Partial Views: Recoding Sacred Objects

October 4, 2014 through February 13, 2015
New commissioned works by
Todd Bura
Rebeca Bollinger
Bryson Gill and
Ranu Mukherjee

To honor the Centennial of St. Ignatius Church at her current site, Manresa Gallery builds upon a long history of commissions dating back to the 19th century. Such endeavors generate exciting visual possibilities for enhanced spiritual meaning. They also convey a sense of limitation, if not humility, before inspiring transcendent objects. In Partial Views four artists engage the themes, styles and functions of various objects long associated with sacred rituals at St. Ignatius Church.

Rebeca Bollinger, Todd Bura, Bryson Gill and Ranu Mukherjee respond both to parish archival material and also to the liturgical objects themselves through a process of investigative storytelling and poetic gestures. The newly created works decode and clarify experiential ambiguities and sensual aspects of the church’s treasures; they offer alternate visual styles and materiality. While transposing their reactions into other media, the artists sustain a balance between the known and the unknowable, the earthly and the heavenly. Each conversant object imparts a partial view of a larger whole often not seen, underplayed or easily lost from sight.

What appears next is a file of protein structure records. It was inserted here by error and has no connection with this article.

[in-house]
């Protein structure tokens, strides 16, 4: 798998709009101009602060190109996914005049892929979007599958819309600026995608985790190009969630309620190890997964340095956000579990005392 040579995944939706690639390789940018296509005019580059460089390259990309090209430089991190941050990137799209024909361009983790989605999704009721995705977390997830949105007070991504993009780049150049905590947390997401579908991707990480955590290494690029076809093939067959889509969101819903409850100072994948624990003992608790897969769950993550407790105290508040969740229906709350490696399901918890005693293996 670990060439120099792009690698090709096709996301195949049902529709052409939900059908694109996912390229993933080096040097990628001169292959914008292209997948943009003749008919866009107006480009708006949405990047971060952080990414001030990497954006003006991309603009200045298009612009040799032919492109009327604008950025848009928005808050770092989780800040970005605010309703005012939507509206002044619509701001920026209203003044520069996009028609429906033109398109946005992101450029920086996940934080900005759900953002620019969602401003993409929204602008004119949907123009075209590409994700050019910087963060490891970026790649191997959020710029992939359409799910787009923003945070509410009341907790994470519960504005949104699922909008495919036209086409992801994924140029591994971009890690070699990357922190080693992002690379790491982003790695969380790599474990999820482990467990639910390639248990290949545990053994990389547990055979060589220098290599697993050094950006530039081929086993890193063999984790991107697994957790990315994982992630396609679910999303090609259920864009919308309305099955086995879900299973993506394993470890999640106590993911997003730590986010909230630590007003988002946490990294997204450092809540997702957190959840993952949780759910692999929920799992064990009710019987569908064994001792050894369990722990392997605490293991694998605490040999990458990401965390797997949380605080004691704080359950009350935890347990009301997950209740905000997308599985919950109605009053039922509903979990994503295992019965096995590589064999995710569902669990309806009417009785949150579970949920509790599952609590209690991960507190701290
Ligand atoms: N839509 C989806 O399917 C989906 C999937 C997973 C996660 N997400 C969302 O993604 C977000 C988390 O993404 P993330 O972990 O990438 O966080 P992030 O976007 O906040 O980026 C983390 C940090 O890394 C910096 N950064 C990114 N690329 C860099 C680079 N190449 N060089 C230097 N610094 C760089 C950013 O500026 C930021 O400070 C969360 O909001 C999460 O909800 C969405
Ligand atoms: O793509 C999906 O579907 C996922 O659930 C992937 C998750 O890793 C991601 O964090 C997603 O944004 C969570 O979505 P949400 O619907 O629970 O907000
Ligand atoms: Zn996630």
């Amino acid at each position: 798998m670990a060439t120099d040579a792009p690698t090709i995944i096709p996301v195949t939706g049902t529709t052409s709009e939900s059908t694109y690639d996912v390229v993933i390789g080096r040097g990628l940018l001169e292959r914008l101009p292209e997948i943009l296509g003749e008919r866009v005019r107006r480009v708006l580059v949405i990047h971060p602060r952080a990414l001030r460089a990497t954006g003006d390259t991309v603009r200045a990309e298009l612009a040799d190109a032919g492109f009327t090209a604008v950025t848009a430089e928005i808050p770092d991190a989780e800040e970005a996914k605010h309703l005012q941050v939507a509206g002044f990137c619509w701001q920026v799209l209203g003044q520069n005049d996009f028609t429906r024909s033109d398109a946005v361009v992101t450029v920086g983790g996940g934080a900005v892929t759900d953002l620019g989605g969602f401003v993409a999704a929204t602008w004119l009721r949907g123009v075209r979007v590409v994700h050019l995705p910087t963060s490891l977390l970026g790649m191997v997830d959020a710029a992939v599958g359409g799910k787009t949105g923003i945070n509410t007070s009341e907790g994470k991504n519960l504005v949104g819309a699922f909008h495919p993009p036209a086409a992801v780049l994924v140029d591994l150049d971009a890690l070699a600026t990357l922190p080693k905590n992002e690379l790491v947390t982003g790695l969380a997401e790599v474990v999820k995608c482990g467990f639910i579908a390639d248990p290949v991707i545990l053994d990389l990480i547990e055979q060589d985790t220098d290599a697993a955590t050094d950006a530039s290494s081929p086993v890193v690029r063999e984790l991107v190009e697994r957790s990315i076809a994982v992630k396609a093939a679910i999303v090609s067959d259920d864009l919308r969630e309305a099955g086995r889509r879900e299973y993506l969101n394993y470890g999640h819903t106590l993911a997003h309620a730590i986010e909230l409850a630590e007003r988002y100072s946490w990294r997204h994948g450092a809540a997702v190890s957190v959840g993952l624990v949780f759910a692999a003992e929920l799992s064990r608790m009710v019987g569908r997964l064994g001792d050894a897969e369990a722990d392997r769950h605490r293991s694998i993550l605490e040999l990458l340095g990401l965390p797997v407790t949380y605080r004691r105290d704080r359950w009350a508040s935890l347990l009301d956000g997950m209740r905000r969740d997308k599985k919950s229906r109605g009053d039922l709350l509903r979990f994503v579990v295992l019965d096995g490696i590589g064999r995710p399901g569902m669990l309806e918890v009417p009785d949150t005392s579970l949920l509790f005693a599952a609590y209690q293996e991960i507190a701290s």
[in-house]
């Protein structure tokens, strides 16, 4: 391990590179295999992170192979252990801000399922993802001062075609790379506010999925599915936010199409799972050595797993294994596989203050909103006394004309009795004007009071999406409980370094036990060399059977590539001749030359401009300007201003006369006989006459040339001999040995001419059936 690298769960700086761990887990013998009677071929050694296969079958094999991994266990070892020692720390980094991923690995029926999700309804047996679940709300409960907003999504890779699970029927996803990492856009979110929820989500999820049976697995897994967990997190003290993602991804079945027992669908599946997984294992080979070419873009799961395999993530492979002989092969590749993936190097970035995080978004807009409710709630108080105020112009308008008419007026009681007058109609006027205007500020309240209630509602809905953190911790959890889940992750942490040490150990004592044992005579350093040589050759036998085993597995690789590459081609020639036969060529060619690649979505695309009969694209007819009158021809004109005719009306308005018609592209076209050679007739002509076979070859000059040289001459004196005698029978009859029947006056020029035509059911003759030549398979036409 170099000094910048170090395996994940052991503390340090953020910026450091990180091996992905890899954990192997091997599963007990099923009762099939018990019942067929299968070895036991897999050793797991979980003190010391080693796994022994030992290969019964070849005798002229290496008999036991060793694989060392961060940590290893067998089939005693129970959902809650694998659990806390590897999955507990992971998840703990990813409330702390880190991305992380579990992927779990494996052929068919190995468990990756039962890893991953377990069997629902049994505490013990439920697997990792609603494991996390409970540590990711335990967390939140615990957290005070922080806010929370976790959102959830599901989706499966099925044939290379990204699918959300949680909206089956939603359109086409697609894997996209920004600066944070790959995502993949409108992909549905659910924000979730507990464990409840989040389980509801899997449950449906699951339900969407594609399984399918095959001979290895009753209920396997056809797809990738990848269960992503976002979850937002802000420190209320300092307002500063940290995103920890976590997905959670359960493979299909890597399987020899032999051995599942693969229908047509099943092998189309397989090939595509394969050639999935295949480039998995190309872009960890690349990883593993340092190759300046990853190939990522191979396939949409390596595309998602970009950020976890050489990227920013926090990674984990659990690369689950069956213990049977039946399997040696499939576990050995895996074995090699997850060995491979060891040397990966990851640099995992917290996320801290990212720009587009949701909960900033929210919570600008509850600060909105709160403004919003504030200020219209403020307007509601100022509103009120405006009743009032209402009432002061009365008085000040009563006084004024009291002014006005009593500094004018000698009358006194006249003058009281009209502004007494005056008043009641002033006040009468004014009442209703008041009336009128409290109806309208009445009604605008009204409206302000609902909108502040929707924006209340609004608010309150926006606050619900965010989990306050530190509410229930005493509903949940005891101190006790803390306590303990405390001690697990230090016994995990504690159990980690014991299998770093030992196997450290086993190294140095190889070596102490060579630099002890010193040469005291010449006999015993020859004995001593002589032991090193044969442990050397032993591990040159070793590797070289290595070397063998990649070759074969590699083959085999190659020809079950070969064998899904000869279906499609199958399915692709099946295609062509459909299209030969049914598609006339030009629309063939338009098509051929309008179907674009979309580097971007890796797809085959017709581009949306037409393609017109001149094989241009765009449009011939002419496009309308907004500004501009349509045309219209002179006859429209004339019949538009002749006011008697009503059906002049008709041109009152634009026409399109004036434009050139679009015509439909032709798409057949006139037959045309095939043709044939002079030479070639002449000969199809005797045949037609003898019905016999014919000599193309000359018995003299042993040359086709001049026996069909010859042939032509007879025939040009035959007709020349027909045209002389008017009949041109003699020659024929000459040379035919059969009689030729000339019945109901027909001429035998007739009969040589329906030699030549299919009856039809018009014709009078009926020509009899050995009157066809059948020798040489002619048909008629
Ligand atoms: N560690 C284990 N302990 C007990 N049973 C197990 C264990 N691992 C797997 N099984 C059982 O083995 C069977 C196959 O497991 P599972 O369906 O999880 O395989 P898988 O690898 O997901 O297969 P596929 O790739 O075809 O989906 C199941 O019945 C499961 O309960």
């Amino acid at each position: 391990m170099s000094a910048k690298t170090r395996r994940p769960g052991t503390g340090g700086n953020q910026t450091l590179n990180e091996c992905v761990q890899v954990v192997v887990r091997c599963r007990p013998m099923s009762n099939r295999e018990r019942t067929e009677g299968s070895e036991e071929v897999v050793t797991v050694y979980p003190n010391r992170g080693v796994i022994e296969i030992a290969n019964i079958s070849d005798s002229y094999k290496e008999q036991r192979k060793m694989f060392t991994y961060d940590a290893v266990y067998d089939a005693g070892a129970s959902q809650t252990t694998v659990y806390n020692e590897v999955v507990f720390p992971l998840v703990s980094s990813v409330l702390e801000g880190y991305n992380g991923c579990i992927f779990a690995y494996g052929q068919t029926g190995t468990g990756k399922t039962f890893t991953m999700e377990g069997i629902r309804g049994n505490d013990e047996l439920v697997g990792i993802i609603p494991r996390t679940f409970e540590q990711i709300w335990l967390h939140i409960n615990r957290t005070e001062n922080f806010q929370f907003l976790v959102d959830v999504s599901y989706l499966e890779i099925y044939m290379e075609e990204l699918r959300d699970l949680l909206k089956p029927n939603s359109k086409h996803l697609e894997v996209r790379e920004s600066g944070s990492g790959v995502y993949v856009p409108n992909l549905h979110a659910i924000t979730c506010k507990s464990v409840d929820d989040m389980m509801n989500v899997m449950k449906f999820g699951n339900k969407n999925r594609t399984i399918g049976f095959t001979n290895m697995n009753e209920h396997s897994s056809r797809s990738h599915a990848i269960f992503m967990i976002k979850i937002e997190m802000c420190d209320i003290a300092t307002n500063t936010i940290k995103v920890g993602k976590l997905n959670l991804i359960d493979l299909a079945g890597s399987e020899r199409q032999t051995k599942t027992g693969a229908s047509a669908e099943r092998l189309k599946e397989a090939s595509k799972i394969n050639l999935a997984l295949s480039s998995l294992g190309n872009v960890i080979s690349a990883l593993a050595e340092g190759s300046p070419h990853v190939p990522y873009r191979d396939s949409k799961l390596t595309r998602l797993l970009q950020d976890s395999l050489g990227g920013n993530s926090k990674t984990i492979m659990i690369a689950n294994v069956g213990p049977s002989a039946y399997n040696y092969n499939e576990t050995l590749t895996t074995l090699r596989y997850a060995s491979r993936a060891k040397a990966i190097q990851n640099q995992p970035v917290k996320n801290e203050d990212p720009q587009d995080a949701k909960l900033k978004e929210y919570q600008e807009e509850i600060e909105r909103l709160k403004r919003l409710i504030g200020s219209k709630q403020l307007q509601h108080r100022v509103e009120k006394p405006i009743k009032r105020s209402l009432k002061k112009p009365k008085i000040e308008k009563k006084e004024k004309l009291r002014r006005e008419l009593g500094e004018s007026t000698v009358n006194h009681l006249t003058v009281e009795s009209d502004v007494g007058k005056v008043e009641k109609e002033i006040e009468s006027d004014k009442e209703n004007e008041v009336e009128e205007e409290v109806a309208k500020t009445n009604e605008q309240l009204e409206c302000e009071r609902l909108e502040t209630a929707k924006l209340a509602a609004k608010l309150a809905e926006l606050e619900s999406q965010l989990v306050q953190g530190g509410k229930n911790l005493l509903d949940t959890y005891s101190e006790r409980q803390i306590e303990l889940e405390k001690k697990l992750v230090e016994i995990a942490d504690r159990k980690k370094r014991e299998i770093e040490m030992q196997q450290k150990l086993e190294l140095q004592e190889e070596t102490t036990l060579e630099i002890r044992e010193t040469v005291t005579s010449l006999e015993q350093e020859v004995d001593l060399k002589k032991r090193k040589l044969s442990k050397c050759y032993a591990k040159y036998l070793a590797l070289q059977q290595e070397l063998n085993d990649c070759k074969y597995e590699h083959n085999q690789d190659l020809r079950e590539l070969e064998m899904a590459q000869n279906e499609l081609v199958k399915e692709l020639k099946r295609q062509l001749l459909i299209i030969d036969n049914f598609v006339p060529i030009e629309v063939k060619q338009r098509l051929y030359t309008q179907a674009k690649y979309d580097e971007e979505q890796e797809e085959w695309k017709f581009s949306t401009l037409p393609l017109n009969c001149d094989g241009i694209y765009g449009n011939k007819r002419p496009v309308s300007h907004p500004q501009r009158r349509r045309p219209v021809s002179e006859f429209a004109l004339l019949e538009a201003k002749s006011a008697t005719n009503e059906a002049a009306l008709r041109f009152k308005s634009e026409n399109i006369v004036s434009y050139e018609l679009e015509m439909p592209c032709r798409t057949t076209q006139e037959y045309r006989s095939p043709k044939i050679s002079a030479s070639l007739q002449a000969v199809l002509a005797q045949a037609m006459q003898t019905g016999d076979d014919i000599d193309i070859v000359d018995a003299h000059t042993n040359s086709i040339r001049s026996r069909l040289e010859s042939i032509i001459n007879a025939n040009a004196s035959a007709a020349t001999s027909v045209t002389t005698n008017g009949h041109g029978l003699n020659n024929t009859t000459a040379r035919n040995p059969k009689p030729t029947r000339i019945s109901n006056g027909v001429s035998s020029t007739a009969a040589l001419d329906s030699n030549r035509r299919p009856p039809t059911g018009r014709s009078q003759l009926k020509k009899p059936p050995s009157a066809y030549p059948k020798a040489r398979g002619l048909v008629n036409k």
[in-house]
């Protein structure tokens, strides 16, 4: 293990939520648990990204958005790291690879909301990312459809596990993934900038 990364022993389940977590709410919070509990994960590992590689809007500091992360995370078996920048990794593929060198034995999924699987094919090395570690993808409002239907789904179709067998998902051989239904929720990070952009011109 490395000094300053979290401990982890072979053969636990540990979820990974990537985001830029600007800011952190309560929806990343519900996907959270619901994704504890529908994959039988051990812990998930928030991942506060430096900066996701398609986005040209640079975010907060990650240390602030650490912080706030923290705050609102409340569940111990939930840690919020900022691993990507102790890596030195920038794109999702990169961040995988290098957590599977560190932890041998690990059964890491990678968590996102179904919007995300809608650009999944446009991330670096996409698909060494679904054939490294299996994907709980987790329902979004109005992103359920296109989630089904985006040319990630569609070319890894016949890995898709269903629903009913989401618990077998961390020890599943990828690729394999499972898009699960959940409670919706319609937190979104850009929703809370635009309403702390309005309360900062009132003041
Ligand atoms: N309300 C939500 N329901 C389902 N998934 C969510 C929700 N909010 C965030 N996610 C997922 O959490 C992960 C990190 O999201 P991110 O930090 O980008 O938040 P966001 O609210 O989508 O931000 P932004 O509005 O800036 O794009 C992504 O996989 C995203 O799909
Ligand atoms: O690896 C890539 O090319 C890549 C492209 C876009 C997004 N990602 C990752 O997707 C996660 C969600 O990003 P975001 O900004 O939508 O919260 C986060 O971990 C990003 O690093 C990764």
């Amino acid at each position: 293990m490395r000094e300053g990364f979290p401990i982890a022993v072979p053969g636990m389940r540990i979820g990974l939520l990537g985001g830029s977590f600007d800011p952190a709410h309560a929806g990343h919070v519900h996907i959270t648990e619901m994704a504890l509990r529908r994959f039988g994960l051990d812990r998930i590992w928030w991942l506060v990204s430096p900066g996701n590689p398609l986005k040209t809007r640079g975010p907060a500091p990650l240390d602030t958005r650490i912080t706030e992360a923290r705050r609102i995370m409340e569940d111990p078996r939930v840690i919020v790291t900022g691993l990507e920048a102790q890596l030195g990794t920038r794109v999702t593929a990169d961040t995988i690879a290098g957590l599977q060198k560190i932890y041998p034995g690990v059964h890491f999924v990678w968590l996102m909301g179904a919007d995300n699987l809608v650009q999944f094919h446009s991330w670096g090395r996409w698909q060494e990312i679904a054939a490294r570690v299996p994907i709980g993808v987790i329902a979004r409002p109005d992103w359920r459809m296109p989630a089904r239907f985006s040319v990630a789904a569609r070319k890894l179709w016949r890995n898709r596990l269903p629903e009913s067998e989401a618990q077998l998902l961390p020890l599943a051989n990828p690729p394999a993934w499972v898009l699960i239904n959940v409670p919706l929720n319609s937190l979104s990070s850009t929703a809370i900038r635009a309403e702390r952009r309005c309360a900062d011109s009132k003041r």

The new works weave tangible threads into art which continues to respect sacred mystery. How do artists reveal broader, ever-enticing truths in light of what alters, obscures or blocks a fuller grasp of beauty and belief? Creating new objects that revel in incompleteness, the artists carefully and reverently wrestle with permeable intangibles that somehow become vehicles for the sacred.

Rebeca Bollinger created a site-specific light installation in response to the history of Jesuit Father Joseph Neri, who helped pioneer the first use of electric light in 1870’s San Francisco. Todd Bura approaches the here and there—where painting activates the metaphysic. Bryson Gill considers the fog as a metaphor for the converse of the sun, and their significance as a duality for things that are present and also hidden. Ranu Mukherjee responded to an antique Sodality Banner, addressing the body as apparition, and as a vehicle for visualization.

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